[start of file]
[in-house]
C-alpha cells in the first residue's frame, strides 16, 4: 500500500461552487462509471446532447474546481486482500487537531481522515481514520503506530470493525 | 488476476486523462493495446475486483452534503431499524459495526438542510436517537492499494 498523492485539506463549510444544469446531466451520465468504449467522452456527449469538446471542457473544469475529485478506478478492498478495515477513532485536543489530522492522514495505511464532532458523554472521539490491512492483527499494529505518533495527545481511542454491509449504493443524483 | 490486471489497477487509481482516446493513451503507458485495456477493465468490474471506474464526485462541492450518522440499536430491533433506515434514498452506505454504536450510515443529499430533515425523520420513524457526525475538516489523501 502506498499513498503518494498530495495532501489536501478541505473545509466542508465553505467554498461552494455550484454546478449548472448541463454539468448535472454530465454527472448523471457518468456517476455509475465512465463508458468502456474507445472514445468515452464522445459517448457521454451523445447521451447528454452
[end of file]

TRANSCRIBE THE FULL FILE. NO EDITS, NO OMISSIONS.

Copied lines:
[in-house]
C-alpha cells in the first residue's frame, strides 16, 4: 500500500461552487462509471446532447474546481486482500487537531481522515481514520503506530470493525 | 488476476486523462493495446475486483452534503431499524459495526438542510436517537492499494 498523492485539506463549510444544469446531466451520465468504449467522452456527449469538446471542457473544469475529485478506478478492498478495515477513532485536543489530522492522514495505511464532532458523554472521539490491512492483527499494529505518533495527545481511542454491509449504493443524483 | 490486471489497477487509481482516446493513451503507458485495456477493465468490474471506474464526485462541492450518522440499536430491533433506515434514498452506505454504536450510515443529499430533515425523520420513524457526525475538516489523501 502506498499513498503518494498530495495532501489536501478541505473545509466542508465553505467554498461552494455550484454546478449548472448541463454539468448535472454530465454527472448523471457518468456517476455509475465512465463508458468502456474507445472514445468515452464522445459517448457521454451523445447521451447528454452